If environmentalists are to combat effectively the continuing environmental decay resulting from more and more intense human exploitation of nature, they need a plausible and coherent rationale for preserving sensitive areas and other species. This need is illustrated by reference to two examples of controversies concerning large public projects in wilderness areas. Analyses of costs and benefits to presently existing human beings and the utilitarian theory which supports such theories are inadequate to provide such a rationale, as other writers (...)
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  46.  12
    Before Environmental Ethics.Anthony Weston - 1992 - Environmental Ethics 14 (4):321-338.
    Contemporary nonanthropocentic environmental ethics is profoundly shaped by the very anthropocentrism that it tries to transcend. New values only slowly struggle free of old contexts. Recognizing this struggle, however, opens a space for—indeed, necessitates—alternative models for contemporary environmental ethics. Rather than trying to unify or fine-tune our theories, we require more pluralistic andexploratory methods. We cannot reach theoretical finality; we can only co-evolve an ethic with transformed practices.
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  47. Environmental Ethics and Intergenerational Equity.Robin Attfield - 1998 - Inquiry: An Interdisciplinary Journal of Philosophy 41 (2):207 – 222.
    Possible environmental and related impacts of human activity are shown to include the extinction of humanity and other sentient species, excessive human numbers, and a deteriorating quality of life (I). I proceed to argue that neither future rights, nor Kantian respect for future people's autonomy, nor a contract between the generations supplies a plausible basis of obligations with regard to future generations. Obligations concern rather promoting the well-being of the members of future generations, whoever they may be, as well (...)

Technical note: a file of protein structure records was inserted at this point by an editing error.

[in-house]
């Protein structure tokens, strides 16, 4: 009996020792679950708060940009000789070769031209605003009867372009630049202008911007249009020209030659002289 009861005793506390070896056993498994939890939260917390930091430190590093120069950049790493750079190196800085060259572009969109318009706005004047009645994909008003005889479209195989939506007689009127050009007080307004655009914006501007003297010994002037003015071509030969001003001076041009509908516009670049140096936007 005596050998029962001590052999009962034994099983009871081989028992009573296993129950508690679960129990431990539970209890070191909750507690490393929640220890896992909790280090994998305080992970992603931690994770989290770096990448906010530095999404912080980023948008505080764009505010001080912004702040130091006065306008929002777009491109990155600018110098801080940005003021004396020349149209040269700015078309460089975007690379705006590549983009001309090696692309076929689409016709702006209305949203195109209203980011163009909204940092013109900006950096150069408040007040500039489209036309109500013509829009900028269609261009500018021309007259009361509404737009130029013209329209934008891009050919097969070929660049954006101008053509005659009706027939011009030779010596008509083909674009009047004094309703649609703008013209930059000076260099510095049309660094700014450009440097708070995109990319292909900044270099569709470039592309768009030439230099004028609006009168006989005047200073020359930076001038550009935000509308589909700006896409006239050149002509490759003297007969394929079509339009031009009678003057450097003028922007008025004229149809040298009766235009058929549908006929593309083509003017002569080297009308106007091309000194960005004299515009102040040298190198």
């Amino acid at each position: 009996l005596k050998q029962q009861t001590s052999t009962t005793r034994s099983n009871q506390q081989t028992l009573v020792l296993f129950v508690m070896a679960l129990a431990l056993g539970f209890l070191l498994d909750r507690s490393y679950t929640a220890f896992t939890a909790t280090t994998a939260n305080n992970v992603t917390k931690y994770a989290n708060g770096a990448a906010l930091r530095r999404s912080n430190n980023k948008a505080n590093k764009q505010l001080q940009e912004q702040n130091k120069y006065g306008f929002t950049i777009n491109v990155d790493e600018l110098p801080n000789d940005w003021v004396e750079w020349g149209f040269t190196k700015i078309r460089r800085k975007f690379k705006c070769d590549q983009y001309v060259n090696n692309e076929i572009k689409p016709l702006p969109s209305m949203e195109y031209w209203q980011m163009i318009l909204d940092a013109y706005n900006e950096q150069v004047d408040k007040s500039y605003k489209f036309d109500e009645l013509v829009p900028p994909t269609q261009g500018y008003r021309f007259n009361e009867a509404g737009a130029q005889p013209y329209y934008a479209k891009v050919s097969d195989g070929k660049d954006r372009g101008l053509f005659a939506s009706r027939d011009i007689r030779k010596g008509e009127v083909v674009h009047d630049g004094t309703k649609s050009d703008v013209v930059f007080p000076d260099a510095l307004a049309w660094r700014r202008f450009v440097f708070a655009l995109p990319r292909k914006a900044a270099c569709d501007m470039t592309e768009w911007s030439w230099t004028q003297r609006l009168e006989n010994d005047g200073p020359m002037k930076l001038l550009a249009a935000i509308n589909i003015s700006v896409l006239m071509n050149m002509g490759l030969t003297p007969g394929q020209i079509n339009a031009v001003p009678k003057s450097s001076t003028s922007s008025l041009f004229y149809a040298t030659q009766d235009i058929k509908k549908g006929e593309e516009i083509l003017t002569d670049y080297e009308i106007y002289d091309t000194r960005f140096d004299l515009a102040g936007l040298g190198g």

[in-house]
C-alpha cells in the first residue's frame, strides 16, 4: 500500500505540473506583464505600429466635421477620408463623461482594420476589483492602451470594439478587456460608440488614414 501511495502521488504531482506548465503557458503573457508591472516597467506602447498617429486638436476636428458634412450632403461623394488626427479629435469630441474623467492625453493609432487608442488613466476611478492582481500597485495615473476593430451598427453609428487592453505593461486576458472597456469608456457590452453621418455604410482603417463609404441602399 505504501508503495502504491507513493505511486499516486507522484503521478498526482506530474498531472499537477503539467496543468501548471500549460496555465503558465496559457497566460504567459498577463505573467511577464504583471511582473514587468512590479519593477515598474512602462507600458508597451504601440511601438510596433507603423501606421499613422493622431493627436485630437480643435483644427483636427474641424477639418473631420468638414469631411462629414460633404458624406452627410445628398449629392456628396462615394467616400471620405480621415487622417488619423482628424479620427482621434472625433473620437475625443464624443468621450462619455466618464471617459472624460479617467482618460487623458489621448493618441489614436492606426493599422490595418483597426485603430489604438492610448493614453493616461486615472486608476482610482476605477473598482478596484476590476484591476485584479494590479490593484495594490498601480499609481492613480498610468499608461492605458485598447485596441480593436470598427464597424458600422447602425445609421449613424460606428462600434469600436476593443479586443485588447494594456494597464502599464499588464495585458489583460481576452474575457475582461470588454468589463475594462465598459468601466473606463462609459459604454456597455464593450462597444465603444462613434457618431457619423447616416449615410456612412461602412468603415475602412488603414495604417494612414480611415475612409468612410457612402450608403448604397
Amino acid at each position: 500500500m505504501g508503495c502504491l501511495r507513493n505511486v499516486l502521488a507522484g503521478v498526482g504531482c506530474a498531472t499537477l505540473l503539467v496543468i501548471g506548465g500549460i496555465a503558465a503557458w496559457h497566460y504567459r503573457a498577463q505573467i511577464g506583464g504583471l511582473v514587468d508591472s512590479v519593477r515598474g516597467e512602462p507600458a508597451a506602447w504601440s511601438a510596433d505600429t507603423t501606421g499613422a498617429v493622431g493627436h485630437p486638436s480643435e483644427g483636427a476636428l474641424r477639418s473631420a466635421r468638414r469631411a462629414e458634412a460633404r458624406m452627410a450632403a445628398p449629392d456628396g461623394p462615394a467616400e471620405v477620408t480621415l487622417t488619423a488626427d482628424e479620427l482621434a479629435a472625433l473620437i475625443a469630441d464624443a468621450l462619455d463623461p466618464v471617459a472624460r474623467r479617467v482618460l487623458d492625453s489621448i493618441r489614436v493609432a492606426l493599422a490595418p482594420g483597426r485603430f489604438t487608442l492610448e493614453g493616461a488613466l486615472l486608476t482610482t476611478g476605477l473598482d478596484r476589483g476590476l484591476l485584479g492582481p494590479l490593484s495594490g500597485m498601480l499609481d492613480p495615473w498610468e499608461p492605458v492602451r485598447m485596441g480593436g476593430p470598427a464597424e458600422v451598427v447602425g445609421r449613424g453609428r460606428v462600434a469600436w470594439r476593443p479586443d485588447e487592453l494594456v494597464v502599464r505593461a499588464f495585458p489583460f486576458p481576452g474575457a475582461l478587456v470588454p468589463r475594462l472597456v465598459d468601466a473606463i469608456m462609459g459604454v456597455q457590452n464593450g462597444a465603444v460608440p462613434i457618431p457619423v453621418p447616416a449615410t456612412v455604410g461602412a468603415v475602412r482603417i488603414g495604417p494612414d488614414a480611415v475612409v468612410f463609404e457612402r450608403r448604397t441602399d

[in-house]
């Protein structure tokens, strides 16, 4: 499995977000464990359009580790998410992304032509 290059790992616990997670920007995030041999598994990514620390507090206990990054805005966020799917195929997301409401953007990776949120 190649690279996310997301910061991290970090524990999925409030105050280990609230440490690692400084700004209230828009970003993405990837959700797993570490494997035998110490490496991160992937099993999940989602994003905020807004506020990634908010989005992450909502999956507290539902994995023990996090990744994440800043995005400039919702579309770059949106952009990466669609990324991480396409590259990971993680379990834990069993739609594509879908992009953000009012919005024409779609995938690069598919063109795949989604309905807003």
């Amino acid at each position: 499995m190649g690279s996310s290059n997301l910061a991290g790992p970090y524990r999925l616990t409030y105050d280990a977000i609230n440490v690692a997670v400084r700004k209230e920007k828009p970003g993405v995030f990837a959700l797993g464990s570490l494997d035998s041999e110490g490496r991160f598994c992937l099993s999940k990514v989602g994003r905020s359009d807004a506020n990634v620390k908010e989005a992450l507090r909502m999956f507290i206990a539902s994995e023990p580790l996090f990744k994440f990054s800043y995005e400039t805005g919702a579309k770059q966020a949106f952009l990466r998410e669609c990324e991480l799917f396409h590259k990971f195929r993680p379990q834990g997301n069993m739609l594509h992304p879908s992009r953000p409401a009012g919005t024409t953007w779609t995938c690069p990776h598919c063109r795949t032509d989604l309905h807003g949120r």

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  48. Taking Environmental Ethics Public.Light Andrew - forthcoming - Environmental Ethics: Introductory Readings, Oxford: Oxford University Press, Forthcoming.
     
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  49.  72
    Environmental Ethics and the Mahābhārata: The Case of the Burning of the Khāṇḑava Forest.Christopher G. Framarin - 2013 - Sophia 52 (1):185-204.
    Environmental Ethics and the Mahābhārata : The Case of the Burning of the Forest Content Type Journal Article Pages 1-20 DOI 10.1007/s11841-011-0264-2 Authors Christopher G. Framarin, Department of Philosophy, University of Calgary, 2500 University Dr. NW, Calgary, AB T2N 1N4, Canada Journal Sophia Online ISSN 1873-930X Print ISSN 0038-1527.
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  50.  11
    African Environmental Ethics and Sustainable Development.Mbih Jerome Tosam - 2019 - Open Journal of Philosophy 9 (2):172-192.